"Qu'y a-t-il à faire ?" What is to be done?
"Qu'y a-t-il à faire ? was given as the correct answer. (My multiple choice does not offer the option for "Que faire") Can anyone analyze the logic of construction: "Qu'y a-t-il à faire?"
"Il y a" = "There is". (idiom)
"y a-t-il" = "is there" ??? (Idiom?? If not, Please explain construction)
"y" = there
"t" = (Euphony purposes only)
"il" = (dummy subject)
"a" = "is" (when used with "y" ?????)
"a" = is (why not invert verb "a" with "y" when using "Que"???)
Faire = to do
à = to
à faire = to to do (why is " à " needed ????)
"a" = "is"
"a" is the third-person indicative form of avoir. It isn't "is" but "has"
il y a is more like "it has there." You would normally translate it as "there is" or "there are" simply because that's how we talk in English. (Who's to say what's "idiom" and what's not? A French speaker might just call the English way an "idiom") Also, remember that il y a sometimes translates better as "ago" or even "about" in English, depending upon the situation.
So y a-t-il is "has it there?" (of course, we'd say "is there?" or "are there?" because that's just how we talk)
the preposition à is there not because faire requires it, but because avoir requires it. (avoir à is "to have to") You should look up which verbs are followed by à and which are followed by de. I haven't found a particular pattern for it. I think you just have to remember them, and I think that takes practice.
I think, if I am not mistaken, that when I got that one in French and was asked to translate it to English I typed "What to do?" and it was accepted as correct with the alternative solution given. I also think that "what is one to do?" is an equally valid idiomatically correct translation of "Qu'y a-t-il à faire?"
Generally, the French moderators are fairly responsive to the "my answer should be accepted" reports. I get feedback from them regularly, more so than in some of the other languages I'm studying here.
I would add that it is probably not psychologically healthy to pick foreign phrases apart word-for-word the way you're doing, because it's like trying to make a square peg fit into a round hole. Languages just don't match up like that.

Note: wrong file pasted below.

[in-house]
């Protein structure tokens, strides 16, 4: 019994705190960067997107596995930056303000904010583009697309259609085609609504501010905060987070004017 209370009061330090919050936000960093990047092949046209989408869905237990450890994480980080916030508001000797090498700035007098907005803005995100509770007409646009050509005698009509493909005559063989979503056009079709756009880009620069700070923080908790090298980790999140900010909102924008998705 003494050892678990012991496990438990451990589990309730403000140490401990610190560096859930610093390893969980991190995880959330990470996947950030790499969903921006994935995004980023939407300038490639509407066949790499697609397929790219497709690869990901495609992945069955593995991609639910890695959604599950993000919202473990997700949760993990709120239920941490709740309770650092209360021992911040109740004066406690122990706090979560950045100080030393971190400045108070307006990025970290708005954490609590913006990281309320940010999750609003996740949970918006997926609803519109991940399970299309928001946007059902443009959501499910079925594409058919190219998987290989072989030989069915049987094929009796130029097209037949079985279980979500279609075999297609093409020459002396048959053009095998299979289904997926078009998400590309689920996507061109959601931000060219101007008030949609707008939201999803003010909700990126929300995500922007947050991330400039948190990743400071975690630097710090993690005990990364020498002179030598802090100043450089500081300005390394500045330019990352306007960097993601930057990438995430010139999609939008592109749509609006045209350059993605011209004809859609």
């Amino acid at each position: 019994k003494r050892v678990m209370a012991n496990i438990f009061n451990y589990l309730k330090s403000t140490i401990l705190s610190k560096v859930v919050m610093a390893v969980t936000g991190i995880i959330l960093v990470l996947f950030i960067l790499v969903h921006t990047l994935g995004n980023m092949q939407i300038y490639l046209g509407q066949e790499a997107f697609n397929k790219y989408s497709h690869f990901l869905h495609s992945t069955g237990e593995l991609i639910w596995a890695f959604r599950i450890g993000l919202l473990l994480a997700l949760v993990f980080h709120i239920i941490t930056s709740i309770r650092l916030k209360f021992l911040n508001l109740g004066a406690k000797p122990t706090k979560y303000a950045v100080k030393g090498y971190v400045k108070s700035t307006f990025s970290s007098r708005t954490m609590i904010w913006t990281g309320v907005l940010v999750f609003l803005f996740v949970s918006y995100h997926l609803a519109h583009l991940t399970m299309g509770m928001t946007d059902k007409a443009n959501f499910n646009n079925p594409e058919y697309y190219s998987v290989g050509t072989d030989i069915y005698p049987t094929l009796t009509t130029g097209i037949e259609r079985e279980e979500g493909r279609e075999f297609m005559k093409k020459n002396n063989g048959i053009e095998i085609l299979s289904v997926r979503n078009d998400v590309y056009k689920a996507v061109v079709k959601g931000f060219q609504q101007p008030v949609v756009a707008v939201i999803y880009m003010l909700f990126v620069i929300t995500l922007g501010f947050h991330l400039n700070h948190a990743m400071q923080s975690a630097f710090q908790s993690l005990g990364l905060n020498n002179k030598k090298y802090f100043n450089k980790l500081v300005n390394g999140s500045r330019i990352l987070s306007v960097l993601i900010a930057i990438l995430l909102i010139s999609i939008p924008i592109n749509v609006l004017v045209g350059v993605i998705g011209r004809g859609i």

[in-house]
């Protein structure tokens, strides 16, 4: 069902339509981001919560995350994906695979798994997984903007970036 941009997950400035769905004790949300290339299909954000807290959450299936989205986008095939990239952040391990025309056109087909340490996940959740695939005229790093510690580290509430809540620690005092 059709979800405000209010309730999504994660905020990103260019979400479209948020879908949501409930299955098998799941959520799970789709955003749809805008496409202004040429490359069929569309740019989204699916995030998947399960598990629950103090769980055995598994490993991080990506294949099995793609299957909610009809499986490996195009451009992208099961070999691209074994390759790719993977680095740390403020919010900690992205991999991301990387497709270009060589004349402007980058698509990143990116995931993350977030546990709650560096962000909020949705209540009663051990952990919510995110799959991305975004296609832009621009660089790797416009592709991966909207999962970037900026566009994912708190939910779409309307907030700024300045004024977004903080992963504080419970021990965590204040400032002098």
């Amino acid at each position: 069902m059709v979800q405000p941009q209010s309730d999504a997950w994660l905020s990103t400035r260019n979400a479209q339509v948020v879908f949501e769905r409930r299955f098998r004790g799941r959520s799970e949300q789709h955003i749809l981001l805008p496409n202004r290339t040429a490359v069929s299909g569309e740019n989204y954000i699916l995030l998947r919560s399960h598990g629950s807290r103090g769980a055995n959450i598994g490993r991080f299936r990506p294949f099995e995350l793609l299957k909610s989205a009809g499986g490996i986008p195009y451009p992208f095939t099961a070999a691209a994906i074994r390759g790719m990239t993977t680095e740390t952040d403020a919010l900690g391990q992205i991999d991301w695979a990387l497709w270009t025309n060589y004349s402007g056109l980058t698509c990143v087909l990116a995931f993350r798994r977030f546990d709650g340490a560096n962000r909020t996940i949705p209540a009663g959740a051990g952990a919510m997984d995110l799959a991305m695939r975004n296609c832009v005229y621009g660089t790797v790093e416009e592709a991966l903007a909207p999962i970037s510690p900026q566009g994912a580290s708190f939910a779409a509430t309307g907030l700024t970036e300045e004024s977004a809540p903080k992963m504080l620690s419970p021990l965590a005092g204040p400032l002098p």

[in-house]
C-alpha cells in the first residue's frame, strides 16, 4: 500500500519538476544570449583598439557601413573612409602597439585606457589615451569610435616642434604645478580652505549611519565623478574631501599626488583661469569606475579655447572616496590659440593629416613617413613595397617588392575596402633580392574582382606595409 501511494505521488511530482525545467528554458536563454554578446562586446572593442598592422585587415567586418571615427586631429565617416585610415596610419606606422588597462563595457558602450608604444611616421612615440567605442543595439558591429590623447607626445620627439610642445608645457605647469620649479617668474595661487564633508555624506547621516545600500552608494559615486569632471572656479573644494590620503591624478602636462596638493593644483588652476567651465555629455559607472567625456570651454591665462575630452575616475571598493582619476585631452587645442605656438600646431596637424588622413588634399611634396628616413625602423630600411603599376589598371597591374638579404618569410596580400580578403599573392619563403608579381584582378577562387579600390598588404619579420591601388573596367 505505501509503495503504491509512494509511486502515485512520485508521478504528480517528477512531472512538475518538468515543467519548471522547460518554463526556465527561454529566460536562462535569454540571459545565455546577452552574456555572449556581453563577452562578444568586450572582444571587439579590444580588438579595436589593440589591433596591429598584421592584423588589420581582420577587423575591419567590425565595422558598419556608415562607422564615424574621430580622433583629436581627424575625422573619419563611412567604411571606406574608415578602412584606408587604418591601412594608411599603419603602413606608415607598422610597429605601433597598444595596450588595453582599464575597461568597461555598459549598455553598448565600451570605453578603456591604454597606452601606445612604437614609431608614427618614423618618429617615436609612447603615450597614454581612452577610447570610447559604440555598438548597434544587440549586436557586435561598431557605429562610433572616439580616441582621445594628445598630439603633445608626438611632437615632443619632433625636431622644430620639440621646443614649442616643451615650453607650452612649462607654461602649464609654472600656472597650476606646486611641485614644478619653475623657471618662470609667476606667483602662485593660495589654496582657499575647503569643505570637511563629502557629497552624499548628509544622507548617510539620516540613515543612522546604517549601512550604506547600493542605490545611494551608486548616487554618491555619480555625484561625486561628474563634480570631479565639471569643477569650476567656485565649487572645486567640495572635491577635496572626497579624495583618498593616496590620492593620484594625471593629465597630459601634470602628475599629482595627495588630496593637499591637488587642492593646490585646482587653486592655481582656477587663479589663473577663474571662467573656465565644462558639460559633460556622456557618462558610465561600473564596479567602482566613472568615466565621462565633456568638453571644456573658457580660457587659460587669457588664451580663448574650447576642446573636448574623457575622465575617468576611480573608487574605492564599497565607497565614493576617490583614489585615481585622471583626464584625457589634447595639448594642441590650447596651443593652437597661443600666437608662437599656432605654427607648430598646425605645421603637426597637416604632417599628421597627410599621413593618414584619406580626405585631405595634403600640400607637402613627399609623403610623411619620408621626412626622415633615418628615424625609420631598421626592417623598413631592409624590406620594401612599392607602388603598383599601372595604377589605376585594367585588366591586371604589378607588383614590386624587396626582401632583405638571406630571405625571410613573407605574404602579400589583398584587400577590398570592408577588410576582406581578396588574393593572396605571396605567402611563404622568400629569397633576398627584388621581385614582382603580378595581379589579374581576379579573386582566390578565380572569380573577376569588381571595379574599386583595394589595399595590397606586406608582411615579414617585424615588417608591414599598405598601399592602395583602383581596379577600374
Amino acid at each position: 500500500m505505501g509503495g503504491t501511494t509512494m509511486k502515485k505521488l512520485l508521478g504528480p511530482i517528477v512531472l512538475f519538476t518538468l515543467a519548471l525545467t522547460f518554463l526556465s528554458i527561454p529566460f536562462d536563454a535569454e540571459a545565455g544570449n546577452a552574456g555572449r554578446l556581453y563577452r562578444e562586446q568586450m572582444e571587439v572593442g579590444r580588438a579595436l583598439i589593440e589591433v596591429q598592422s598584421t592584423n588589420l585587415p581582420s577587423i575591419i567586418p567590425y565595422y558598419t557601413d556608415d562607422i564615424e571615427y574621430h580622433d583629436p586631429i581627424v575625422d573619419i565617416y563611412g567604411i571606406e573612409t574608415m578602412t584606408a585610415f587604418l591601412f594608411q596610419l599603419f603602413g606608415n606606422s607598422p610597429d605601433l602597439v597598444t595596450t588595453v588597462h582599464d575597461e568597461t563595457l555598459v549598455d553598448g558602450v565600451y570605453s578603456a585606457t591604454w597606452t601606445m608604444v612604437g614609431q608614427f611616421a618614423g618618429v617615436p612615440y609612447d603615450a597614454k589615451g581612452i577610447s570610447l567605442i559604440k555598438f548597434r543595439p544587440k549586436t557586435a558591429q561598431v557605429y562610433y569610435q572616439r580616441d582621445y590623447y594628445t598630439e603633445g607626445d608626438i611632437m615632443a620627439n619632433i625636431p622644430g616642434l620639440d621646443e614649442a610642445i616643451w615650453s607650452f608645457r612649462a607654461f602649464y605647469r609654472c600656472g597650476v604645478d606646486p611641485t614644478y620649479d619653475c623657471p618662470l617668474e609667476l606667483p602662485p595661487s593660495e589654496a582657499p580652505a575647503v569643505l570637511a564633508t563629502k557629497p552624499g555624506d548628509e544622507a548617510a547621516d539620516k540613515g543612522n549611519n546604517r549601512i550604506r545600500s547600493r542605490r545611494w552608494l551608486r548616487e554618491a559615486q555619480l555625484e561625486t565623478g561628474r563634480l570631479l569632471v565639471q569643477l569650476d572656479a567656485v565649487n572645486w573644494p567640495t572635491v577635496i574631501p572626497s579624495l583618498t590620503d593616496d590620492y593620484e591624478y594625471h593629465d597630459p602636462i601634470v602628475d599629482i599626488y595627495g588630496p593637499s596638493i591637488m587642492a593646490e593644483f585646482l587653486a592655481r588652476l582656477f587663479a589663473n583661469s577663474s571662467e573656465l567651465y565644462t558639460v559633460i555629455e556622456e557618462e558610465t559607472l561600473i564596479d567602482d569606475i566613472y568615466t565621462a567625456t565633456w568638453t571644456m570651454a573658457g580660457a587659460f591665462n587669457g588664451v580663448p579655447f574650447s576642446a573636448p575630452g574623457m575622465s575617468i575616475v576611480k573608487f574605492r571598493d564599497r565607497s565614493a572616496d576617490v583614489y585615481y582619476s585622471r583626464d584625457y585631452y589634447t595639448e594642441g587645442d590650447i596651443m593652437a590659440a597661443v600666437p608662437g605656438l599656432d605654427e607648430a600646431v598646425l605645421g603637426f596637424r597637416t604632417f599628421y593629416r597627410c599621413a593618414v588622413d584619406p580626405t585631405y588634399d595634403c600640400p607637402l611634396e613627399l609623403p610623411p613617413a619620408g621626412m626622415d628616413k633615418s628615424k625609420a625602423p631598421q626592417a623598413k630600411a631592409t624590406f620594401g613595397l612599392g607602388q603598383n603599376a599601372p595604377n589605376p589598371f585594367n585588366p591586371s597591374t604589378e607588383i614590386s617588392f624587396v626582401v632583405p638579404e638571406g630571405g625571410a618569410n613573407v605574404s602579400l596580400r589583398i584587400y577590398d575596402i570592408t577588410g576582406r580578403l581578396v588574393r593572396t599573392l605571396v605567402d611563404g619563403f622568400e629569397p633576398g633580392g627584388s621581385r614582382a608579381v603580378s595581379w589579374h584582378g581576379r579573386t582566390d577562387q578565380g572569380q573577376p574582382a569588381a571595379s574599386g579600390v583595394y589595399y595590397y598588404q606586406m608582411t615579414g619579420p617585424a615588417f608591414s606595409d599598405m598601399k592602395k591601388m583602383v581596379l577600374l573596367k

Thanks for answering all my questions. Normally I don't analyse phrases word per word. I was trying to understand the construction of the inversion. Usually invert means verb first. Yes, literal translations of phrases can drive one mad with confusion. :)
The logic of the construction? The sentence is a question, and it has an inverted word order. Maybe it will be clearer once it is un-inverted:
Qu'y a-t-il à faire ? → Il y a quoi à faire ?
The question word que changes to quoi when it's not out in front - it's a bit odd that way - but it still means "what".
So, is the meaning any clearer now? Literally, "There is what to be done?", or more properly in English, "What is there to be done?" or even "What is there to do?"
Other things: 1) "Que faire" is not correct. "Quoi faire" would be better, but it's a bit terse and inelegant. 2) "Il y a" and "Y a-t-il" are the same thing. The second is merely the inversion of the first. 3) The word "a" means "has", not "is". It's being used here in the expression "Il y a", meaning "There is", but you still can't say that "a" means "is". That's what it means when we say that "Il y a" is an idiom - the meaning doesn't translate literally. 4) The "à" in "à faire" is needed because this is a passive idea. Try this link to learn a bit more. (The person who said the "à" was part of the expression "avoir à" was mistaken).
Hope that makes sense!
Thanks, I learned something new. "Que faire" sounds weird to me, but it is also correct. When I search around, I read that it is more formal than the other. To my ears, it goes past formal to old-fashioned, but I'm just an anglophone, after all. :)
Have you checked the post linked to the question? Your question may already have been answered.
Other people on that link have been confused about "Qu'y a-t-il à faire ?" for some time. So I really don't expect my post on that link will be resolved either. That's why I duplicated my post on this link.
Let's start with the affirmative form.
(Ce matin), il y a à faire...
(This morning), there is to do...
Il y a = there is, à faire = to do.
Qu'y a t'il à faire ? What has to be done. You want to ask a question, so you have to add a "que". You can think: "que il y a à faire", who, applying grammar rules became "que y a il à faire" and then applying again other grammar rules became finaly "qu'y a-t-il à faire ?".
Is there any part especially confusing?